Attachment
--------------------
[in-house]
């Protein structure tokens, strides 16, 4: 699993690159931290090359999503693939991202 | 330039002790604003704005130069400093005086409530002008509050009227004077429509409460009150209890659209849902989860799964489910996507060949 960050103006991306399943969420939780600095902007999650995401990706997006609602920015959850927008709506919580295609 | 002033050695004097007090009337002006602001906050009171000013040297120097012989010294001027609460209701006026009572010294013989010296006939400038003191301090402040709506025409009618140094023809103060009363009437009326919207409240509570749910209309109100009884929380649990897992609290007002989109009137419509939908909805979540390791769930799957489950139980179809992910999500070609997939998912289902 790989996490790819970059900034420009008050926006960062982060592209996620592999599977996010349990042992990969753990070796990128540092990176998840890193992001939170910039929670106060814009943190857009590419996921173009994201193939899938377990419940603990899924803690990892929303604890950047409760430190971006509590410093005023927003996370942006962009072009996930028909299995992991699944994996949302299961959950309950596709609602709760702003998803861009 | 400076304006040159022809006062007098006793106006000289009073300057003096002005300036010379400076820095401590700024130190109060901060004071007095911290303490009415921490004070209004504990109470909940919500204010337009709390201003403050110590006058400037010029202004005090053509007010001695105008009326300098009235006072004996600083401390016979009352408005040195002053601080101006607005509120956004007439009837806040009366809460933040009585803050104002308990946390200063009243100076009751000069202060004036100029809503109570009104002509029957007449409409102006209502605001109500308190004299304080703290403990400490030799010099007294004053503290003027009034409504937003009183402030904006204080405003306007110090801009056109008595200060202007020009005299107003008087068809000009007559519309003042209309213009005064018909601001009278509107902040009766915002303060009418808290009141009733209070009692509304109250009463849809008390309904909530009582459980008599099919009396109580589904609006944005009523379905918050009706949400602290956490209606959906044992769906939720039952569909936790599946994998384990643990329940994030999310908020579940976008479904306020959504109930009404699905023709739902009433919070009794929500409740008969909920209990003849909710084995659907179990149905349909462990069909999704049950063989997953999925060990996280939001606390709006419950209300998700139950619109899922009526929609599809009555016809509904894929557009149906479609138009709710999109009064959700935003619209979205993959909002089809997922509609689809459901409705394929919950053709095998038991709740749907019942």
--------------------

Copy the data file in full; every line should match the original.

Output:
[in-house]
């Protein structure tokens, strides 16, 4: 699993690159931290090359999503693939991202 | 330039002790604003704005130069400093005086409530002008509050009227004077429509409460009150209890659209849902989860799964489910996507060949 960050103006991306399943969420939780600095902007999650995401990706997006609602920015959850927008709506919580295609 | 002033050695004097007090009337002006602001906050009171000013040297120097012989010294001027609460209701006026009572010294013989010296006939400038003191301090402040709506025409009618140094023809103060009363009437009326919207409240509570749910209309109100009884929380649990897992609290007002989109009137419509939908909805979540390791769930799957489950139980179809992910999500070609997939998912289902 790989996490790819970059900034420009008050926006960062982060592209996620592999599977996010349990042992990969753990070796990128540092990176998840890193992001939170910039929670106060814009943190857009590419996921173009994201193939899938377990419940603990899924803690990892929303604890950047409760430190971006509590410093005023927003996370942006962009072009996930028909299995992991699944994996949302299961959950309950596709609602709760702003998803861009 | 400076304006040159022809006062007098006793106006000289009073300057003096002005300036010379400076820095401590700024130190109060901060004071007095911290303490009415921490004070209004504990109470909940919500204010337009709390201003403050110590006058400037010029202004005090053509007010001695105008009326300098009235006072004996600083401390016979009352408005040195002053601080101006607005509120956004007439009837806040009366809460933040009585803050104002308990946390200063009243100076009751000069202060004036100029809503109570009104002509029957007449409409102006209502605001109500308190004299304080703290403990400490030799010099007294004053503290003027009034409504937003009183402030904006204080405003306007110090801009056109008595200060202007020009005299107003008087068809000009007559519309003042209309213009005064018909601001009278509107902040009766915002303060009418808290009141009733209070009692509304109250009463849809008390309904909530009582459980008599099919009396109580589904609006944005009523379905918050009706949400602290956490209606959906044992769906939720039952569909936790599946994998384990643990329940994030999310908020579940976008479904306020959504109930009404699905023709739902009433919070009794929500409740008969909920209990003849909710084995659907179990149905349909462990069909999704049950063989997953999925060990996280939001606390709006419950209300998700139950619109899922009526929609599809009555016809509904894929557009149906479609138009709710999109009064959700935003619209979205993959909002089809997922509609689809459901409705394929919950053709095998038991709740749907019942």